“We reiterate that the CBN remains a central bank focused on development finance and that it is normal for a developing economy to deploy the tools of development finance through interventions to support the growth of the economy,” Emefiele explained.

Further, speaking on several CBN interventions made available to critical sectors of the economy, particularly the manufacturing sector at the Chartered Institute of Bankers of Nigeria (CIBN) Annual Dinner in 2021, the Governor of the CBN said Apex Bank had created 1 trillion naira. loan facility to boost local manufacturing and production in critical sectors; including 53 major industrial projects.

“Other CBN interventions in the manufacturing sector included a N100 billion intervention fund (which was later increased to N200 billion) for pharmaceutical manufacturing companies and healthcare professionals to expand and build the capacity of health facilities.

“Interventions also included the N50 billion stimulus fund for the textile industry and the N10 billion intervention fund to the Kano state government to revive industries in the state, a- he declared.

According to Emefiele, our interventions, particularly in the manufacturing and agricultural sectors, have contributed significantly to encouraging continued improvements in growth in these two key sectors of our economy. Today, we also saw increased efforts by our local manufacturing companies to engage in backward integration efforts. Secondly, a visit to any large retail chain will reveal an increasing number of high quality products made in Nigeria compared to imported products, which helps to increase domestic production, create jobs and wealth in our country. If these intervention efforts had not been led by the monetary and fiscal authorities, our economy would have been in a sorry state.

“We must take deliberate steps to diversify the base of the Nigerian economy. As a true African giant, we must roll up our sleeves and do all we can to stop the incidence of importing anything and everything. Proactive measures by private sector stakeholders in collaboration with government to support the growth of sectors such as manufacturing, ICT and infrastructure will strengthen our ability to face the challenges of COVID-19 and stimulate the growth of our economy.

Furthermore, operators in the Nigerian manufacturing sector commended the interventions of the Central Bank of Nigeria (CBN) in the real sector and pushed for better access to infrastructure and foreign exchange to make the interventions more effective.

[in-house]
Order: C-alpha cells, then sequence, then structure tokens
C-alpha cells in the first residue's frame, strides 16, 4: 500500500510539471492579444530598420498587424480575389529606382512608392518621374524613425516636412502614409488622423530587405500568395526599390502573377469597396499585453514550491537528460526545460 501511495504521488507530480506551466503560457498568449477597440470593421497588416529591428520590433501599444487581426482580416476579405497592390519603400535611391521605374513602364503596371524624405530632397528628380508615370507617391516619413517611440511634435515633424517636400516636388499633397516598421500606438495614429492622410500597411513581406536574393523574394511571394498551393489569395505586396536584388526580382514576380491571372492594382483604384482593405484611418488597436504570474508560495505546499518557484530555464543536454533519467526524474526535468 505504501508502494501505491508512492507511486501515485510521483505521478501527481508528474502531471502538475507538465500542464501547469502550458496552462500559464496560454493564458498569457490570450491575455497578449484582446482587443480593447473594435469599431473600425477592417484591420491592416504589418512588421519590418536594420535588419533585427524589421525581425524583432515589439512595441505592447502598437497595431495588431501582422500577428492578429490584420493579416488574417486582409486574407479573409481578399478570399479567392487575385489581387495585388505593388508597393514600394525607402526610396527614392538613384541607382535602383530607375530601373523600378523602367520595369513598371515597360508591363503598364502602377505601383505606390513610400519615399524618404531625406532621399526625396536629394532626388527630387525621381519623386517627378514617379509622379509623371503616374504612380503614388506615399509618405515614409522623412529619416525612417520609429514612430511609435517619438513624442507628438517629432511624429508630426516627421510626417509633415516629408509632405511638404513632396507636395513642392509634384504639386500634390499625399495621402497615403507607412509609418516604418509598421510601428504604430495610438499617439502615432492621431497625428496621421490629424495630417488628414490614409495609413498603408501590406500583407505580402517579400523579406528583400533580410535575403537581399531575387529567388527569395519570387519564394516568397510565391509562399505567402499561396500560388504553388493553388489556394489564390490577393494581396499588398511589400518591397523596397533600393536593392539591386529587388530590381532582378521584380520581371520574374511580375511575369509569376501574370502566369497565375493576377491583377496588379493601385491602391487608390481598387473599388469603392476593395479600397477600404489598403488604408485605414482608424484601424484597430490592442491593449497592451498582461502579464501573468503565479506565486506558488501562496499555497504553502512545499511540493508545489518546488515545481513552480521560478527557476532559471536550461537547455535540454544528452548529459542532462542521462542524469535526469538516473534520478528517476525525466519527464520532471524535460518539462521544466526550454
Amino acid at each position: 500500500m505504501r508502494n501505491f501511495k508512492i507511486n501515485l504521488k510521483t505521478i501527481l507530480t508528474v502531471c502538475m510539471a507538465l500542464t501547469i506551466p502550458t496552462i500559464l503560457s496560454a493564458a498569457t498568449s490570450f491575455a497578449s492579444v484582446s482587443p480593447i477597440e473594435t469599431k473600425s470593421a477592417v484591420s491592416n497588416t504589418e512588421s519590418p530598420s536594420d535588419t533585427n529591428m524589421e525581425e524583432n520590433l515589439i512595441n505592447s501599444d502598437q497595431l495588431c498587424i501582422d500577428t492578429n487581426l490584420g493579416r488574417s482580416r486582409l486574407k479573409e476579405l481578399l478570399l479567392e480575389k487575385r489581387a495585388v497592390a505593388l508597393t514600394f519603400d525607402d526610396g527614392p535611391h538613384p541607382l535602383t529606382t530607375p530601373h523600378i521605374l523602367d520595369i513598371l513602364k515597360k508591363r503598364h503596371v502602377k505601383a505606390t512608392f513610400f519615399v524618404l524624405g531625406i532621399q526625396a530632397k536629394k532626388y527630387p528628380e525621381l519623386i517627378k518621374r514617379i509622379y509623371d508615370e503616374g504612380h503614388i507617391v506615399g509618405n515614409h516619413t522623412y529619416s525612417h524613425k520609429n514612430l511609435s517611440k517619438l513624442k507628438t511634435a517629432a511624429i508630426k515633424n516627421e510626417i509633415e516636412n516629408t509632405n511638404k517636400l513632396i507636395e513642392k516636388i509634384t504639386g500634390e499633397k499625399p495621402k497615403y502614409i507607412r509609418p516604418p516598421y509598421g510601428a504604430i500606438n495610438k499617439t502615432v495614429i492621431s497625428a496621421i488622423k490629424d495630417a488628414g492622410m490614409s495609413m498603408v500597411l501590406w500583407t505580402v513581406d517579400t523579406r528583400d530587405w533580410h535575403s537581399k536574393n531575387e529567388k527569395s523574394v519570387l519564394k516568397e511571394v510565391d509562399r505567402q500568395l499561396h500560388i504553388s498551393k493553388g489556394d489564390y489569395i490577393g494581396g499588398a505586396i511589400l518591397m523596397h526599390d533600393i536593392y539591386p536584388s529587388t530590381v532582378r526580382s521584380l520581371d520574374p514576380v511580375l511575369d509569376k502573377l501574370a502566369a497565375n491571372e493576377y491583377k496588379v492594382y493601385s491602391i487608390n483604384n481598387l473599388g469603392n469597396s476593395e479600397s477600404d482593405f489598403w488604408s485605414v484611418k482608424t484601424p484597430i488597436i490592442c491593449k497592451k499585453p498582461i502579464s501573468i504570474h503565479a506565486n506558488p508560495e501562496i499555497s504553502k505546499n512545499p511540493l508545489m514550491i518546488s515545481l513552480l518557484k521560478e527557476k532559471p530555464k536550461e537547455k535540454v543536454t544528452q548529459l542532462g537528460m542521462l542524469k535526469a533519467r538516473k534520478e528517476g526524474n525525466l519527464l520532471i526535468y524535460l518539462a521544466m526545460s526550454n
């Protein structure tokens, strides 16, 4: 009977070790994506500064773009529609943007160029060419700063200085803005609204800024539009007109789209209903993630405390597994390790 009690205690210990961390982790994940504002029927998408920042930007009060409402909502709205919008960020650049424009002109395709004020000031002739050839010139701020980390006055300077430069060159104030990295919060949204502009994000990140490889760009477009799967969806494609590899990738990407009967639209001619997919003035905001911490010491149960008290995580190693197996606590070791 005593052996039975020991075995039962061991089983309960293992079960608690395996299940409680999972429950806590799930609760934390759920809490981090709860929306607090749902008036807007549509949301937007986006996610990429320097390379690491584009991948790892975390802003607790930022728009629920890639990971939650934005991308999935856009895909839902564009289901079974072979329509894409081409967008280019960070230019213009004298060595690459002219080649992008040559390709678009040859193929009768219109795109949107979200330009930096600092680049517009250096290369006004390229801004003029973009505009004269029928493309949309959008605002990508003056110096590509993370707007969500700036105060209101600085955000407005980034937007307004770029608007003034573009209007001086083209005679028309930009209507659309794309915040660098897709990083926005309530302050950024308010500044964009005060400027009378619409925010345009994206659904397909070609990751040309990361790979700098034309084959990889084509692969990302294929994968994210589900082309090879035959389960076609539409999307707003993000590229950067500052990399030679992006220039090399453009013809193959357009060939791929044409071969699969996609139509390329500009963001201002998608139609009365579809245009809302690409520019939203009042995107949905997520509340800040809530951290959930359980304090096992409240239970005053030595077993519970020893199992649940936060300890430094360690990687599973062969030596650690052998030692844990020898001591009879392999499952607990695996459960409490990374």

The Chairman of the Pharmaceutical Manufacturers Association of Nigeria, Mr. Fidelis Ayebae, recently noted that the intervention has come with a soothing balm as there is no way we are going to be profitable by borrowing between 25 and 30 % with commercial banks. .

He said: “The window that CBN has given is nine months for people to access this fund. I accessed it as managing director and promoter of Fidson Healthcare Plc and I’m sure over time everyone who applied will have access to it as the fund is real and CBN is indeed keen to help Nigerian industry to contribute their quota to nation building.

During the commissioning ceremony of the 3M/MT cement plant by the BUA Group in Sokoto, the chairman of BUA Cement Plc, Alhaji Abdul Samad Rabiu, said: “The support of the Central Bank of Nigeria in the establishment of this gigantic project also deserves to be mentioned. .

“So far, we have invested over $1 billion over the past four years and we urge CBN to continue supporting industries like ours that use locally sourced raw materials to add value. because, as mentioned earlier, these industries could save the country billions of dollars a year and also ensure that the products are readily available across the country.

Meanwhile, stakeholders said, “Without a doubt, development funds are key to boosting investment in manufacturing and, by extension, production. This is because the development fund’s single-digit interest rate stands in stark contrast to the more than 25% rate applied to commercial bank loans. The different funding windows of the CBN are commendable but the poor implementation hinders the achievement of the noble goals of these funds.